Control of Corruption During the Post-Conflict: Promoting Good Governance in Colombia

This research is focused on the Colombian Government’s flagship post-conflict and statebuilding policy from 2009 to 2015, known as the “Consolidation Policy”. The Government’s policy aimed to transform the governance in post-conflict regions from a social order functional to the armed conflict to such a social order that would promote good governance and inclusive governmental institutions.

The analysis sheds light on the limitations and achievements of the policy on the control of corruption and examines the extent to which it shaped the governance order of post-conflict regions in the short term using a mixed methods approach including a differences-in-differences estimation and semi-structured interviews. The analysis is based in the Equilibrium Theory of Control of Corruption, which identifies policy-actionable variables that promote good governance and the control of corruption. This theory was operationalized in the context of post-conflict Colombia. This research determined the changes produced by the Government policy on the control of corruption by comparing control and intervention municipalities. The analysis revealed a mixed effect on the control of corruption where the intervention occurred. The results showed that the Consolidation Policy was associated with more civil society collective actions, at least in a group of municipalities, and an increase in local government accountability to citizens. On the contrary, there seems to be no association of the policy with increments in local government procurement transparency, or disciplinary sanctions to local civil servants by the Office of the Inspector General, one of the state control agencies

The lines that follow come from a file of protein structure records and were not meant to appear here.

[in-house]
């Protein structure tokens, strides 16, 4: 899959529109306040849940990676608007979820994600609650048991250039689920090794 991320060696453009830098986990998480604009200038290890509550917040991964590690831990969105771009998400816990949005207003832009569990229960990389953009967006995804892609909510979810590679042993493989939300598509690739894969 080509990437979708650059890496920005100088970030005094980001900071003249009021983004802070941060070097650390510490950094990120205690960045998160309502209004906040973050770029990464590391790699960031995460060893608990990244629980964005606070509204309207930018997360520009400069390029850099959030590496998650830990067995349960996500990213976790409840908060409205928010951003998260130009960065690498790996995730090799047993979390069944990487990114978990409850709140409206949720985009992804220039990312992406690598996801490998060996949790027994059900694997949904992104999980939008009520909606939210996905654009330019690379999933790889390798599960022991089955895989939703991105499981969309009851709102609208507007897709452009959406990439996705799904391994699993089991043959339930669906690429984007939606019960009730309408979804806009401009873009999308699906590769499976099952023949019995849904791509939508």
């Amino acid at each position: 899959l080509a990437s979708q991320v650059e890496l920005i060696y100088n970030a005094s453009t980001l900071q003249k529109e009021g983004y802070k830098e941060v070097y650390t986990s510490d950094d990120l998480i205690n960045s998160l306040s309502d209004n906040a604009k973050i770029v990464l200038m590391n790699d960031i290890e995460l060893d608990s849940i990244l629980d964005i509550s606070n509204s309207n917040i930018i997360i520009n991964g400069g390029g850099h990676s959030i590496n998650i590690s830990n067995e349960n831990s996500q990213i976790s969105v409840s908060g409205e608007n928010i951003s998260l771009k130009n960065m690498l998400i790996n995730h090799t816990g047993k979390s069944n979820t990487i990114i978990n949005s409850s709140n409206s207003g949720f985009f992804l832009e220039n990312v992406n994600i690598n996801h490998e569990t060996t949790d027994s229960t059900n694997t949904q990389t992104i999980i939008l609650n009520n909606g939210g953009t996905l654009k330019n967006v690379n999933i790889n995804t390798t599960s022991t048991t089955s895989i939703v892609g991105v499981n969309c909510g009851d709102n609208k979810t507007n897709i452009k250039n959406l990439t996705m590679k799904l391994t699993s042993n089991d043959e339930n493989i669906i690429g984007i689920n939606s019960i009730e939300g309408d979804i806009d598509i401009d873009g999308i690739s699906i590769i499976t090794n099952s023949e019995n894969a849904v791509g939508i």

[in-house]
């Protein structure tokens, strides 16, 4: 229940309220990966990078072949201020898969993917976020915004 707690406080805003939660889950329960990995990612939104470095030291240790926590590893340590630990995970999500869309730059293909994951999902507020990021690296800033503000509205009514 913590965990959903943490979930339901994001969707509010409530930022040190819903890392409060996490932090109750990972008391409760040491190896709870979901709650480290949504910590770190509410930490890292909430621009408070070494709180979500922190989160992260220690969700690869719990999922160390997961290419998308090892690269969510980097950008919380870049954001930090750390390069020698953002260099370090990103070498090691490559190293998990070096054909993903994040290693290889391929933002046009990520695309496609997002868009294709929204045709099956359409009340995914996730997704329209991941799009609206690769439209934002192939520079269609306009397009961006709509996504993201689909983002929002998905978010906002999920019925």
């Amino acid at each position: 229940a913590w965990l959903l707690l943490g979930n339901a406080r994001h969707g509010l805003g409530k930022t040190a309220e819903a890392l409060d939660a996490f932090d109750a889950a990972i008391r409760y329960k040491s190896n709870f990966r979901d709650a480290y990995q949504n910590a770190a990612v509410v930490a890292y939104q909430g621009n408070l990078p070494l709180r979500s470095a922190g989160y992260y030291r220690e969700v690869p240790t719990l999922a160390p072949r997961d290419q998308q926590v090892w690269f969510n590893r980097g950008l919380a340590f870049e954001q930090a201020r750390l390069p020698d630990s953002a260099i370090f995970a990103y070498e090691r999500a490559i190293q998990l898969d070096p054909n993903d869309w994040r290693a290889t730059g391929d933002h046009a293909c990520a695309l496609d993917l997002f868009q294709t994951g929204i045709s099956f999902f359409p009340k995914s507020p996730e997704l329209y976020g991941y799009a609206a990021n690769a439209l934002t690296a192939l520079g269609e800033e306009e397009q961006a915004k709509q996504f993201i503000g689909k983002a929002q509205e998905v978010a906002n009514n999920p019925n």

The research identifies the main issues that limited the Consolidation Policy’s mixed effect on the control of corruption. First, instead of a quick-impact approach, this research recommends a gradualist, long-term approach that combines insecurity reduction and empowering citizen group’s to keep corruption in check. Second, given the limitations of the Colombian State to regulate governance in conflict affected areas, civil society should be a central partner in the initiatives of good governance promotion.